In the last blog, I discussed Sir Simonds D’Ewes, whose compulsive autobiographical instinct has left us with a feast of materials about his own life and opinions, but who poses a challenge to the biographer wanting to move beyond D’Ewes’s own estimation of himself. In stark contrast, the parliamentary career of John Pym raises basic questions of motivation and personality. Born into a Somerset minor gentry family, he was educated at Oxford and the Middle Temple. He held a modest government office, a receivership of crown revenues, but by the time the Short Parliament met in April 1640 he was a veteran of five Parliaments. By April 1640 he had also been a widower for 20 years, and it could be argued that Westminster became his family.
Pym can justifiably be considered leader of the Commons opposition to the government of Charles I, and developed the traits of what would today be called a workaholic. The minister who preached his funeral sermon recalled how Pym would work from 3 a.m. ‘to the evening, and from evening to midnight’, and the official record of the House of Commons confirms that this was hardly an exaggeration. In the period between the opening of the Long Parliament (3 Nov. 1640) and October 1643, when his health failed, Pym reported to the Commons on conferences requested by the Lords on 146 occasions. In the same period, when the Commons asked for a conference with the Lords, he managed the resulting meetings 191 times. Apart from these conferences and their associated meetings, Pym was named to no fewer than 226 Commons committees. He was missing from the Commons for a week in July 1642, and for 5 days in October and another 5 in December that year. He was absent for 5 days in March 1643, for 6 in May and 6 in June. We know this because otherwise his name appears on most of the 1004 pages of vol. 2 of the Commons Journal: meaning that for the rest of the time he was ever-present, and practically lived in the House of Commons.
Faced with this mountain of official evidence, we can also infer things from what is not there. For instance, despite all this committee activity, Pym was never a teller in a single Commons division. And only 18 of the 226 committees he was called to serve on were devoted to producing legislation. Pym was an administrator, not a parliamentary draftsman. But as if to balance the overwhelming volume of committee lists, reports from conferences, and brief accounts of his interventions in debate recorded in diaries such as that of D’Ewes, we have very little on Pym’s private life. He left no substantial collection of personal papers; his surviving letters are few in number and not particularly revealing. The speeches of his that were printed were subject to forgery and distortion by propagandists. Pym was entering old age when Parliament assembled in 1640, and there was nothing dashing, romantic or outstanding about the personality of this staid, hyper-industrious Puritan administrator. Probably for these reasons Pym has attracted very few biographers, and the most celebrated book in which Pym figures in the title, The Reign of King Pym by J. H. Hexter (1941), is not a biography of Pym at all, but a study of party politics in the early years of the Long Parliament.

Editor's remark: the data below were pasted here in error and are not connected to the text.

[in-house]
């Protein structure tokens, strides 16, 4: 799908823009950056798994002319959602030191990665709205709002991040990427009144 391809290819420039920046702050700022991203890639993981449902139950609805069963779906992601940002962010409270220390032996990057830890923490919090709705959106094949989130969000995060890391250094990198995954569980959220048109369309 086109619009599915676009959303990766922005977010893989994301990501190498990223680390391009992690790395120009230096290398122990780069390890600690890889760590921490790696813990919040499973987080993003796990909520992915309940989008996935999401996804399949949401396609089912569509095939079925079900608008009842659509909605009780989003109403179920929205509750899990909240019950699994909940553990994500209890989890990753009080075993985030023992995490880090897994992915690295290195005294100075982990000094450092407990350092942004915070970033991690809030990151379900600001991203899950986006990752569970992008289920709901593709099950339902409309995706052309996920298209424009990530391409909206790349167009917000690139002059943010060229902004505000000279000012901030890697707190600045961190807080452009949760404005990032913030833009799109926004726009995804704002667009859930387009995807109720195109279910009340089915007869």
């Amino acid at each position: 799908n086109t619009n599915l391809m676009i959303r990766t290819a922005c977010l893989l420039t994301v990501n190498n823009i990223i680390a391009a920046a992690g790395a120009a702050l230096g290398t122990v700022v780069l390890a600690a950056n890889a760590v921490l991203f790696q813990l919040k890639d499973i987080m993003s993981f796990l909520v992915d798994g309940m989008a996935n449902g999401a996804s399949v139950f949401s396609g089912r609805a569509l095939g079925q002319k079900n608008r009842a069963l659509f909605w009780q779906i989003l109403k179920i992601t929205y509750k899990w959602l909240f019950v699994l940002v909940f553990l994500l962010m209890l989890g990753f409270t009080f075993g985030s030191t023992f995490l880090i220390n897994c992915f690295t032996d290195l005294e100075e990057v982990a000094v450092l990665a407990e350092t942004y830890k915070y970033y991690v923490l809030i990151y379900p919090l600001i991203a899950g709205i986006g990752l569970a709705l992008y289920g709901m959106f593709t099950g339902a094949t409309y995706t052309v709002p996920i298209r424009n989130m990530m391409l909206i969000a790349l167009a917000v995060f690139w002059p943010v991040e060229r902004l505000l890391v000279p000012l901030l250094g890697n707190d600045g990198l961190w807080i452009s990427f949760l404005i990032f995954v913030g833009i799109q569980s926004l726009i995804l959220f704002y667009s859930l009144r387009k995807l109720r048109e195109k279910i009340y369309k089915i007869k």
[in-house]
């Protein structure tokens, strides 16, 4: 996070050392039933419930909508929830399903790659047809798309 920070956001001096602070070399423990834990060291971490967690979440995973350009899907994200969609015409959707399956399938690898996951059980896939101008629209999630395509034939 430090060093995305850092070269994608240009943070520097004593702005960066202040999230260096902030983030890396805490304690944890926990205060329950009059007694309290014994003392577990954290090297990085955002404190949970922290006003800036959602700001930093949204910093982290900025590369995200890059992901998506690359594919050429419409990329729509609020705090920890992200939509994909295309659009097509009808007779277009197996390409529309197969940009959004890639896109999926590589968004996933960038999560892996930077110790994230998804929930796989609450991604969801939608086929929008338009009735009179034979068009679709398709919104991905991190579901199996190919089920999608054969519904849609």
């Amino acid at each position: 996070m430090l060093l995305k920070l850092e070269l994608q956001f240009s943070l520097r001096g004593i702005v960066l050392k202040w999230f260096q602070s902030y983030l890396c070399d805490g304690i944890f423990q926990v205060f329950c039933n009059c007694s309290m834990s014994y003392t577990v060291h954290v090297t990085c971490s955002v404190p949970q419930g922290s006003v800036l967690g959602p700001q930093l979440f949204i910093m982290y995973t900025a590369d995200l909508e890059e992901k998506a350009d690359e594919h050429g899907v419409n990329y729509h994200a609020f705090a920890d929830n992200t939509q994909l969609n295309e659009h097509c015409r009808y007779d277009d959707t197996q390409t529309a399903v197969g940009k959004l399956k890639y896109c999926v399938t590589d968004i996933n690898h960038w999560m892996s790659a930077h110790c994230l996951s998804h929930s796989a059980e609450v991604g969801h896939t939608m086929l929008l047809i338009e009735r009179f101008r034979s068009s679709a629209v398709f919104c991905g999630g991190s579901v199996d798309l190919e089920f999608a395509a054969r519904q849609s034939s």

It is easy to identify the causes which absorbed so much of Pym’s time: the trial of the earl of Strafford in 1641; developing the narrative and rhetoric of the great ‘popish’ conspiracy that drove the opposition to Charles I; co-ordinating and harmonizing the activities of the two Houses of Parliament; courting the City of London, Parliament’s most important source of finance; concluding the Solemn League and Covenant with the Scots, which transformed the course of the Civil War. Particularly after he himself narrowly escaped arrest in January 1642 on charges of high treason, which carried the penalty of death by hanging, evisceration and dismemberment, he became an implacable opponent of Charles I, sceptical of any outcome to the Civil War except the complete defeat of the king. It is much less easy to determine what kind of post-war state Pym envisaged. While a detailed study of all his official activities makes it difficult to believe he was merely a man-of-business for great men in either Lords or Commons, it is much harder to encapsulate the world-view he worked for, especially since he died in November 1643 while the Civil War was raging. As things stood at his death, he has a claim (taking into account his lack of landed wealth, his distance from virtually all offices of state and in the period 1640-3 his independence from any controlling patron) to be considered England’s first career politician.
In the final blog of this series, I will look at the problems of writing the biography of the most famous and controversial MP of them all: Oliver Cromwell.
You can read the other blogs in Stephen’s series here: